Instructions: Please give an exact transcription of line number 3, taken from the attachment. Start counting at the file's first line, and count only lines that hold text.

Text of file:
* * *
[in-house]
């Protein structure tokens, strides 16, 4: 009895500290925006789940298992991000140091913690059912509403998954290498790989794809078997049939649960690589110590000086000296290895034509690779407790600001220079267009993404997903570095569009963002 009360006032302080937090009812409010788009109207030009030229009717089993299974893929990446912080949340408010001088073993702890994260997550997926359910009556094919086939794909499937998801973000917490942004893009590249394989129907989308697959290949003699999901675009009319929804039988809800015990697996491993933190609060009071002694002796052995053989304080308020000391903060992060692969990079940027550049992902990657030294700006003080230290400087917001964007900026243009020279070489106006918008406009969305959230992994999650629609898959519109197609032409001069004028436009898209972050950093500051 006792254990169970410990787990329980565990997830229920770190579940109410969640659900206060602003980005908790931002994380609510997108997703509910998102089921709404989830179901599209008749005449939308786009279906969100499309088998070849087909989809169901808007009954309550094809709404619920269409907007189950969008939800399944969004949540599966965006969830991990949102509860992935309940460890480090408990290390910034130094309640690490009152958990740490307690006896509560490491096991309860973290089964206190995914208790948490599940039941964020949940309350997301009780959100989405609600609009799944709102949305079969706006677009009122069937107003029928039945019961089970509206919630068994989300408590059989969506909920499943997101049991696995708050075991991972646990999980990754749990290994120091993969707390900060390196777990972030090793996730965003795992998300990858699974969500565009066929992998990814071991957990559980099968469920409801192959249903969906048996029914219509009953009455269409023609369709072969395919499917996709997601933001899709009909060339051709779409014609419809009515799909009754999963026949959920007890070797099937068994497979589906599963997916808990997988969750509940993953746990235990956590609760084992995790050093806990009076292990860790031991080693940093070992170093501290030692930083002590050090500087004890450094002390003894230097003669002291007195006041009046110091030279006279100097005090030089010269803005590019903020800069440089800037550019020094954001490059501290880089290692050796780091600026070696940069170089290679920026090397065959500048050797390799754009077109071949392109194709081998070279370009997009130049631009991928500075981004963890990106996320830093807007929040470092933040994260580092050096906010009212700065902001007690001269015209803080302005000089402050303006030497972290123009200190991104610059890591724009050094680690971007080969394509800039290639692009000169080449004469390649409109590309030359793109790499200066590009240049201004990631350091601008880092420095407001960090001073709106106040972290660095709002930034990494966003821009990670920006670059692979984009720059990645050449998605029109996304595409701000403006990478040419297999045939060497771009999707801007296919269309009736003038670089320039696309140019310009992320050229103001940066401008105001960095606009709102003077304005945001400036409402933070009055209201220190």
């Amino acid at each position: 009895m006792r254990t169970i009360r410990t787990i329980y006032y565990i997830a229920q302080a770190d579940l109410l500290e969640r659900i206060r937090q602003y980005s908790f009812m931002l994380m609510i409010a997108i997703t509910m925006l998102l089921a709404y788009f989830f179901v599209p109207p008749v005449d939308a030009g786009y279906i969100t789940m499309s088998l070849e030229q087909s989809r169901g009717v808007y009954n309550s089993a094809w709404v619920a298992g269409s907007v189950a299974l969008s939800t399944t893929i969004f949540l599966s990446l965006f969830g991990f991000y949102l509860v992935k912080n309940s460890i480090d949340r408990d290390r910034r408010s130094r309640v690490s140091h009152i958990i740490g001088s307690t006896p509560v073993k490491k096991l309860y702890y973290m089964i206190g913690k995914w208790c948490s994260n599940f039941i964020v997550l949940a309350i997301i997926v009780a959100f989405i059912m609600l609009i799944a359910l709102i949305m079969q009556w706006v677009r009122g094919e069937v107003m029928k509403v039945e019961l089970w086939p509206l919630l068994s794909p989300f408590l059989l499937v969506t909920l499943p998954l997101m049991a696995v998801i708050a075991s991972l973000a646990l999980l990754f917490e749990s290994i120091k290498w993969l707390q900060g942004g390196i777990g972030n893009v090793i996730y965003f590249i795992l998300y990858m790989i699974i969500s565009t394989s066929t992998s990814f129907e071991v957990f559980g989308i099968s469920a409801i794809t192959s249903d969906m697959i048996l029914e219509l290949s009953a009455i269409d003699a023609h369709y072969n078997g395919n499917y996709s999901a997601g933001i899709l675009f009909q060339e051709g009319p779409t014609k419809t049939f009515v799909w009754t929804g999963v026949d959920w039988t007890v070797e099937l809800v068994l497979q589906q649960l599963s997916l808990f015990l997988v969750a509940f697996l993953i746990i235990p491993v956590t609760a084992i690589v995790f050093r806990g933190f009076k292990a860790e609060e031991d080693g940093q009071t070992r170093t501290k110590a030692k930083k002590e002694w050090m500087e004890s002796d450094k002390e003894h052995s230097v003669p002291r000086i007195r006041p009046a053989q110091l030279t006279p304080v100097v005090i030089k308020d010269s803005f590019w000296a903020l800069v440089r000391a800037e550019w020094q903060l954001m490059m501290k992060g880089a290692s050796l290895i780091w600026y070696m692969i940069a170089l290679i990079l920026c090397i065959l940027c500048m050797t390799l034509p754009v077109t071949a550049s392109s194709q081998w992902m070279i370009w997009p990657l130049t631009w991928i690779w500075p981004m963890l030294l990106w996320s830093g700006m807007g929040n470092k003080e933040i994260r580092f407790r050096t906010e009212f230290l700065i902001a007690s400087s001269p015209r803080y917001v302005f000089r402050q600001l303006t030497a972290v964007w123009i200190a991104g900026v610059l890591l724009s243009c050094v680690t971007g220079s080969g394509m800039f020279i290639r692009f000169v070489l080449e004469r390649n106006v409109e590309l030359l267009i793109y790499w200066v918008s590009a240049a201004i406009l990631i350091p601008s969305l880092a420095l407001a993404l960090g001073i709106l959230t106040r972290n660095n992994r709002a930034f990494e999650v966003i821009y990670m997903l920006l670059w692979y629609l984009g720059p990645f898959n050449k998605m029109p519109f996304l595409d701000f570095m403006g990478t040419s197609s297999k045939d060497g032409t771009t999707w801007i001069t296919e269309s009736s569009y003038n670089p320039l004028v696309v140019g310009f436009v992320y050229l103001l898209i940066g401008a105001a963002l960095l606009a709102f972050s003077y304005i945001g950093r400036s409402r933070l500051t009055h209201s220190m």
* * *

């Amino acid at each position: 009895m006792r254990t169970i009360r410990t787990i329980y006032y565990i997830a229920q302080a770190d579940l109410l500290e969640r659900i206060r937090q602003y980005s908790f009812m931002l994380m609510i409010a997108i997703t509910m925006l998102l089921a709404y788009f989830f179901v599209p109207p008749v005449d939308a030009g786009y279906i969100t789940m499309s088998l070849e030229q087909s989809r169901g009717v808007y009954n309550s089993a094809w709404v619920a298992g269409s907007v189950a299974l969008s939800t399944t893929i969004f949540l599966s990446l965006f969830g991990f991000y949102l509860v992935k912080n309940s460890i480090d949340r408990d290390r910034r408010s130094r309640v690490s140091h009152i958990i740490g001088s307690t006896p509560v073993k490491k096991l309860y702890y973290m089964i206190g913690k995914w208790c948490s994260n599940f039941i964020v997550l949940a309350i997301i997926v009780a959100f989405i059912m609600l609009i799944a359910l709102i949305m079969q009556w706006v677009r009122g094919e069937v107003m029928k509403v039945e019961l089970w086939p509206l919630l068994s794909p989300f408590l059989l499937v969506t909920l499943p998954l997101m049991a696995v998801i708050a075991s991972l973000a646990l999980l990754f917490e749990s290994i120091k290498w993969l707390q900060g942004g390196i777990g972030n893009v090793i996730y965003f590249i795992l998300y990858m790989i699974i969500s565009t394989s066929t992998s990814f129907e071991v957990f559980g989308i099968s469920a409801i794809t192959s249903d969906m697959i048996l029914e219509l290949s009953a009455i269409d003699a023609h369709y072969n078997g395919n499917y996709s999901a997601g933001i899709l675009f009909q060339e051709g009319p779409t014609k419809t049939f009515v799909w009754t929804g999963v026949d959920w039988t007890v070797e099937l809800v068994l497979q589906q649960l599963s997916l808990f015990l997988v969750a509940f697996l993953i746990i235990p491993v956590t609760a084992i690589v995790f050093r806990g933190f009076k292990a860790e609060e031991d080693g940093q009071t070992r170093t501290k110590a030692k930083k002590e002694w050090m500087e004890s002796d450094k002390e003894h052995s230097v003669p002291r000086i007195r006041p009046a053989q110091l030279t006279p304080v100097v005090i030089k308020d010269s803005f590019w000296a903020l800069v440089r000391a800037e550019w020094q903060l954001m490059m501290k992060g880089a290692s050796l290895i780091w600026y070696m692969i940069a170089l290679i990079l920026c090397i065959l940027c500048m050797t390799l034509p754009v077109t071949a550049s392109s194709q081998w992902m070279i370009w997009p990657l130049t631009w991928i690779w500075p981004m963890l030294l990106w996320s830093g700006m807007g929040n470092k003080e933040i994260r580092f407790r050096t906010e009212f230290l700065i902001a007690s400087s001269p015209r803080y917001v302005f000089r402050q600001l303006t030497a972290v964007w123009i200190a991104g900026v610059l890591l724009s243009c050094v680690t971007g220079s080969g394509m800039f020279i290639r692009f000169v070489l080449e004469r390649n106006v409109e590309l030359l267009i793109y790499w200066v918008s590009a240049a201004i406009l990631i350091p601008s969305l880092a420095l407001a993404l960090g001073i709106l959230t106040r972290n660095n992994r709002a930034f990494e999650v966003i821009y990670m997903l920006l670059w692979y629609l984009g720059p990645f898959n050449k998605m029109p519109f996304l595409d701000f570095m403006g990478t040419s197609s297999k045939d060497g032409t771009t999707w801007i001069t296919e269309s009736s569009y003038n670089p320039l004028v696309v140019g310009f436009v992320y050229l103001l898209i940066g401008a105001a963002l960095l606009a709102f972050s003077y304005i945001g950093r400036s409402r933070l500051t009055h209201s220190m």